Vermont’s first black Episcopal bishop has denounced the use of force against peaceful protesters so President Donald Trump could pose for photos with a Bible outside the denomination’s church in Washington, D.C.
“Using precious objects of our faith as props in a display to uphold white dominance and violence is a blatant display of evil,” Bishop Shannon MacVean-Brown said Tuesday in an open letter.
Authorities fired tear gas, flash-bang shells and rubber bullets Monday night to disperse demonstrators between the White House and St. John’s Episcopal Church, where leaders weren’t alerted of the Trump photo op.
“The president used military force to violently disperse peacefully gathered people, including our siblings of the Diocese of Washington,” MacVean-Brown said in her letter. “Just moments before, the president said he supports peaceful demonstrators. Clearly, this was a lie.”
The Vermont bishop also took issue with Trump’s use of a Bible.
“The words of our Bible are the lifeblood of our prayers,” she said. “They teach us about peace, love and justice, and sustain us when we need hope. The words of the Bible connect us to the life and teachings of Jesus. Through him we have learned to love our neighbor and build beloved community.”
The Episcopal Church in Vermont, the state’s fourth largest religious denomination with 5,700 members in 47 congregations, has offered daily online prayer this week to mourn the deaths of more than 100,000 Americans from Covid-19 and of George Floyd and other blacks killed by police.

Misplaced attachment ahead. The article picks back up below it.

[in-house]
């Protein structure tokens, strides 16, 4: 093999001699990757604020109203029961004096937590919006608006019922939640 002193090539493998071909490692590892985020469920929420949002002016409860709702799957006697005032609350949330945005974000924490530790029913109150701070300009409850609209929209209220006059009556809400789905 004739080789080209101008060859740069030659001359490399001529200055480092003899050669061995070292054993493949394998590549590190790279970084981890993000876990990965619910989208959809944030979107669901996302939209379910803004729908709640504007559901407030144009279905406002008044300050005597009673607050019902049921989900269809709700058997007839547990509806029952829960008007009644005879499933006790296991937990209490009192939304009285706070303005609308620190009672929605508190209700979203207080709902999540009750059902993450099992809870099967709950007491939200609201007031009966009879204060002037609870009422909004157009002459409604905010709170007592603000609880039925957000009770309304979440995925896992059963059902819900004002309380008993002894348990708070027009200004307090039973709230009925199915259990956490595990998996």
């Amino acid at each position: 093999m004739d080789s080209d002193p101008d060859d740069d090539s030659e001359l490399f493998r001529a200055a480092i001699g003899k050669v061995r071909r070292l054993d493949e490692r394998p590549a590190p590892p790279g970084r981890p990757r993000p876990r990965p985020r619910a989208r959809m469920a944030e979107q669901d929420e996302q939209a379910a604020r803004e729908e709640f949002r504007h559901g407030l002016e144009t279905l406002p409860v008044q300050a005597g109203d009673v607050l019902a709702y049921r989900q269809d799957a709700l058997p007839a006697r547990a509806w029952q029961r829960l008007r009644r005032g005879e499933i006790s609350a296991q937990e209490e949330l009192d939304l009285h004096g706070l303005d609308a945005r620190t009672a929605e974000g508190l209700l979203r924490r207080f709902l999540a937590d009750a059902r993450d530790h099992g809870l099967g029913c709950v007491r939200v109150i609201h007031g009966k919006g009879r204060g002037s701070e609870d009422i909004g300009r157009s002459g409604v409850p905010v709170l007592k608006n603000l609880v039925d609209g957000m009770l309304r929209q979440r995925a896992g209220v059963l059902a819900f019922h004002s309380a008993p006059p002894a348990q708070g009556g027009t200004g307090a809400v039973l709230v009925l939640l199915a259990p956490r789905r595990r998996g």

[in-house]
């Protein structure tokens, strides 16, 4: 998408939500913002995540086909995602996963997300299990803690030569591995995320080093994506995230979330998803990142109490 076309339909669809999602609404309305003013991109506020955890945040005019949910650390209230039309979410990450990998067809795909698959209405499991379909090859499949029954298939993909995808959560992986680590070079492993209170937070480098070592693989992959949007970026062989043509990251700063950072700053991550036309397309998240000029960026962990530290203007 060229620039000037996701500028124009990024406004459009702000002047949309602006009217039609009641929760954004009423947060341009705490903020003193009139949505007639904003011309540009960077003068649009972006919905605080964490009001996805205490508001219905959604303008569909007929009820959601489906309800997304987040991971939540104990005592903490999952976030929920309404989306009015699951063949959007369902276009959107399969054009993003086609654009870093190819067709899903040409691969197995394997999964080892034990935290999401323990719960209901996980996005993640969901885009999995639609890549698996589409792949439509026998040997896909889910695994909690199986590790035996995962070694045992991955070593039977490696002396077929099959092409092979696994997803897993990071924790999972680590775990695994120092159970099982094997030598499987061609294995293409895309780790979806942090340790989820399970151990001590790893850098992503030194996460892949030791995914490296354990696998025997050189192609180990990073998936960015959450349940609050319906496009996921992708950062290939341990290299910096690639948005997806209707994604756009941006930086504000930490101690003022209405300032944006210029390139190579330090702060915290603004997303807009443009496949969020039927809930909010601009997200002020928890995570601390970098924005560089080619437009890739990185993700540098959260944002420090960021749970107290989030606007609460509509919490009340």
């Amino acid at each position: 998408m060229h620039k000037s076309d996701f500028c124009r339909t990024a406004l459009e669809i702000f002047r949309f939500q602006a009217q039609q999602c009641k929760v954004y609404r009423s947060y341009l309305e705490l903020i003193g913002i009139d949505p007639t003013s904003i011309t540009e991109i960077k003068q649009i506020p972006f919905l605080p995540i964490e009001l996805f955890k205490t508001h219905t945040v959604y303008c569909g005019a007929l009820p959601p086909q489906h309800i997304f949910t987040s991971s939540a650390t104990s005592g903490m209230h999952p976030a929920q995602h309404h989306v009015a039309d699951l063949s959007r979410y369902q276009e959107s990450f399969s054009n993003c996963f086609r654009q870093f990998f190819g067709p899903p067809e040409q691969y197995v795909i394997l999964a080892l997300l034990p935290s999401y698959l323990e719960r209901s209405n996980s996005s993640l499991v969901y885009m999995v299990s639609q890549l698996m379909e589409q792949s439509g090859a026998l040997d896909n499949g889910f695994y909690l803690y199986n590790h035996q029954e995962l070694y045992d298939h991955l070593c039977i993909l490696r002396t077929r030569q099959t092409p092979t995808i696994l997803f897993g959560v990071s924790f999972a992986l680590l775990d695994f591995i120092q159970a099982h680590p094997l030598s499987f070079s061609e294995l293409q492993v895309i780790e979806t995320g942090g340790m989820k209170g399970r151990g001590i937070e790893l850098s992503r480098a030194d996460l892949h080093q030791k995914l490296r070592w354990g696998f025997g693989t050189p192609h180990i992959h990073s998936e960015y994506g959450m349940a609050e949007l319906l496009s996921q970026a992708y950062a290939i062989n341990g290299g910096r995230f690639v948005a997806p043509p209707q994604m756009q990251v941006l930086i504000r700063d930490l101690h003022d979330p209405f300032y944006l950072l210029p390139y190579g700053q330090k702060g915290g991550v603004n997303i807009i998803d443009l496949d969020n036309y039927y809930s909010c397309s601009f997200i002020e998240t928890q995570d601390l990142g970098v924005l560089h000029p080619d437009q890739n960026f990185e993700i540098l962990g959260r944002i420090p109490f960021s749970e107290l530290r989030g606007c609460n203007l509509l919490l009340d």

“The circumstances of the pandemic and the current unrest have brought this nation to a place where we can no longer deny the brokenness of a society that is built on the subjugation and oppression of many while a few control most of the economic wealth,” MacVean-Brown said in her letter.
“The church must call out this systemic callousness and disregard for the dignity of human beings,” the Vermont bishop continued. “We must realize that striving for justice and peace will make us uncomfortable and challenge many to give up their privilege.”
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MacVean-Brown asked Episcopalians to pray for the people of St. John’s and the nation “that we would be healed from the viruses of racism and Covid-19.”
MacVean-Brown is just one of many religious leaders to speak out about the incident.
“This was done in a time of deep hurt and pain in our country,” the Episcopal Church’s Presiding Bishop Michael Curry said in a statement, “and his action did nothing to help us or to heal us.”
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